In "Night at the Museum: Secret of the Tomb," Larry Daley (Ben Stiller), Teddy Roosevelt (Robin Williams), Sacajawea (Mizuo Peck), Atilla the Hun (Patrick Gallagher) and Nick Daley (Skyler Gisondo) plot to save the magic that brought the museum characters to life. (Twentieth Century Fox)

The aptly subtitled “Night at the Museum: Secret of the Tomb” is a blast of dead air and mummified humor. Suitable only for children too young to remember the first two movies or too undiscerning to care about the level of wit represented by a urinating monkey, this tepid retread should be the last item on your holiday list of movie options for the family, right after “Into the Woods,” “The Hobbit: The Battle of the Five Armies,” “Unbroken” and “Annie.”

Relocating the action of the story from New York’s Museum of Natural History to the British Museum does nothing to resuscitate the creaky franchise, which involves hijinks by a bunch of museum artifacts that have sprung to life. It was already moribund by its excursion to Washington in the second installment, 2009’s “Night at the Museum: Battle of the Smithsonian.” Even Rebel Wilson, playing a saucy, cockney counterpart to Ben Stiller’s American museum guard Larry Daley, isn’t enough to shock the patient back to life.

That said, there are a few moments of genuine verve that spike up the generally flatlining plot, in which Larry travels to London with such old standbys as Teddy Roosevelt (Robin Williams), Attila the Hun (Patrick Gallagher), the aforementioned monkey and other refugees from museum dioramas back home. Chief among those moments are Larry’s interactions with a caveman named La.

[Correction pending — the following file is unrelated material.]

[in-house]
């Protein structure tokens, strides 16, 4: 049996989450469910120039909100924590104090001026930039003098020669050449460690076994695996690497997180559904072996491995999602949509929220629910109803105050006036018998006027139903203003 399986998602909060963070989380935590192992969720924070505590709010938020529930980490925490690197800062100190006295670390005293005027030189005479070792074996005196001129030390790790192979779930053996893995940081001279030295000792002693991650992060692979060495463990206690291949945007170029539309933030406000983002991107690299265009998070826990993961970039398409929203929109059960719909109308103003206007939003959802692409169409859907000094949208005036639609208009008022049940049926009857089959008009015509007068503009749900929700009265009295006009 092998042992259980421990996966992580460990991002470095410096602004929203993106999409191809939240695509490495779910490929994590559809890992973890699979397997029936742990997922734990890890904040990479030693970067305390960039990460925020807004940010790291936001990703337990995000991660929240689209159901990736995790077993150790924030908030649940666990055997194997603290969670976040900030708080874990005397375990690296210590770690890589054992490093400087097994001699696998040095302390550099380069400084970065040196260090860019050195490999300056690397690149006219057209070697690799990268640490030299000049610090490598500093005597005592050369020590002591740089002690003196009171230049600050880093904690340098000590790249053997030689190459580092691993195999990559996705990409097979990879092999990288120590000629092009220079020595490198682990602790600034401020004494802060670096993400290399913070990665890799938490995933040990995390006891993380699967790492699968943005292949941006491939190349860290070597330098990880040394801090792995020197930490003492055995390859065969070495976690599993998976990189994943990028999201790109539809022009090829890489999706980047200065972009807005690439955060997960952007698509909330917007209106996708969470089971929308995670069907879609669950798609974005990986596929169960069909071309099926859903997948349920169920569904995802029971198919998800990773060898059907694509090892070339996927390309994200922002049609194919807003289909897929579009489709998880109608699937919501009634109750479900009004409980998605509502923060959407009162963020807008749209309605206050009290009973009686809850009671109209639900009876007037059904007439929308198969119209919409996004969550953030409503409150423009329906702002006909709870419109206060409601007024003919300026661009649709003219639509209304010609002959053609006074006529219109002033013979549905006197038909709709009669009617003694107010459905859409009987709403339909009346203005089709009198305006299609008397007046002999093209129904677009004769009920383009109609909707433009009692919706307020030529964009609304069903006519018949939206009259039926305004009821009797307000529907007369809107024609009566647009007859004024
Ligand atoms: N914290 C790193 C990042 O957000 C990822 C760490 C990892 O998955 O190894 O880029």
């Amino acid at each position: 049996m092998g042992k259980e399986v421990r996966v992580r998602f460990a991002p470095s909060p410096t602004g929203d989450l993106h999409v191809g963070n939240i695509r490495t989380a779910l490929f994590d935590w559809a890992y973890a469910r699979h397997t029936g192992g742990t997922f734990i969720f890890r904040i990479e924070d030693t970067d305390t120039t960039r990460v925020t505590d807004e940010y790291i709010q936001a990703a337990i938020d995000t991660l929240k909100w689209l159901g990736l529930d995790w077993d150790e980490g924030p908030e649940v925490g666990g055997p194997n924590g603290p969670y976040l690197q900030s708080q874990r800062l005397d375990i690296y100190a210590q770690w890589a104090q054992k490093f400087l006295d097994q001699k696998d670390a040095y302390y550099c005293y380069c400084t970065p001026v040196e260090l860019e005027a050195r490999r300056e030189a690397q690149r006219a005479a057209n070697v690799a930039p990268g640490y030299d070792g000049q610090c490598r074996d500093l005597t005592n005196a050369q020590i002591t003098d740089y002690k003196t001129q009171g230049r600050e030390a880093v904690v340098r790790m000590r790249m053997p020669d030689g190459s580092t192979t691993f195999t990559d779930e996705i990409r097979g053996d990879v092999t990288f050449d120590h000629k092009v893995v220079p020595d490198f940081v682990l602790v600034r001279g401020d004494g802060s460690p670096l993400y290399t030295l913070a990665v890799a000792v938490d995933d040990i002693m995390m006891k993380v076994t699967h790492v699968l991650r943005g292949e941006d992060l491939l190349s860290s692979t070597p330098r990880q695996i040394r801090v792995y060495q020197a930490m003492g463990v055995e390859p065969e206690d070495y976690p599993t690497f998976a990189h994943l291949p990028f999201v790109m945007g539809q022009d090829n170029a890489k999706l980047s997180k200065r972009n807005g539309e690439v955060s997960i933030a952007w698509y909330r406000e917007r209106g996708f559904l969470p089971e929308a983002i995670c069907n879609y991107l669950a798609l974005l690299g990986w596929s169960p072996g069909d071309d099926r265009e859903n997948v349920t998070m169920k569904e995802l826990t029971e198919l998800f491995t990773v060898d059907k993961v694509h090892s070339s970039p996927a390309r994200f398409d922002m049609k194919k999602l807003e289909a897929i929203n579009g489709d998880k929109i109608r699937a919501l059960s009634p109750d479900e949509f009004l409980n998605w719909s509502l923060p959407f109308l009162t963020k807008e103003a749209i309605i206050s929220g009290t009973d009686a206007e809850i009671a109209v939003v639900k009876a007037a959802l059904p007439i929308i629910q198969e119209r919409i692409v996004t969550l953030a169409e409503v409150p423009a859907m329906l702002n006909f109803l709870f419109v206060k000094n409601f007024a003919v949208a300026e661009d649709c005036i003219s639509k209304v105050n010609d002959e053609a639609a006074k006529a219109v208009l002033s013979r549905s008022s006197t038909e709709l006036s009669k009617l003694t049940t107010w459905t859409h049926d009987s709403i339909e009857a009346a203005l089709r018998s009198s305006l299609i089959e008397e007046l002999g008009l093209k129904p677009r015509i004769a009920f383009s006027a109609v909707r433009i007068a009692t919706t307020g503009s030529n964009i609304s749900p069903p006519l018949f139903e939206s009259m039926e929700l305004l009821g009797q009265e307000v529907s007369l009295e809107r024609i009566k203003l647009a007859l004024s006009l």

Also played by Stiller — whose prominent brow is well utilized in the rendering of Larry’s dreadlocked Neanderthal doppelganger — the almost entirely inarticulate La is a nice counterpart to Larry’s wry deadpan.

Another clever scene centers on the M.C. Escher print “Relativity,” into whose optically illusory staircases Larry and the Arthurian knight Sir Lancelot (Dan Stevens) — a denizen of the armor hall — have tumbled, in pursuit of the charmed Egyptian tablet that is at the center of all three films. It’s a mildly cool special effect, as is one involving several bronze lions that come alive, only to chase the beam of Larry’s flashlight, like kittens.

The best joke, though, is a cameo by one of Hollywood’s biggest stars, playing himself, in a gently self-deprecating turn that takes place in the middle of a London theater production of “Camelot.” I will leave the name unmentioned, in hopes of preserving some modicum of surprise.

Otherwise, the movie is a recycling bin of bits worn out in the earlier films, such as a sight gag involving a dinosaur skeleton that acts like a dog. Other than some stock establishing shots of London, the British setting is wasted, as are Ben Kingsley and Ricky Gervais, who, at times, seem almost embarrassed to be caught on camera.

The film ends with on-screen tributes to two actors who died after making “Secret of the Tomb”: Williams and Mickey Rooney, who appears briefly, frail and in a wheelchair, in a reprise of his role from the first film. The farewell doubles as a sweet send-off to a cash cow that’s finally being put out to pasture after running out of milk — and ideas — two movies ago.


PG. Area theaters. Contains some rude humor and language and mild action. 100 minutes.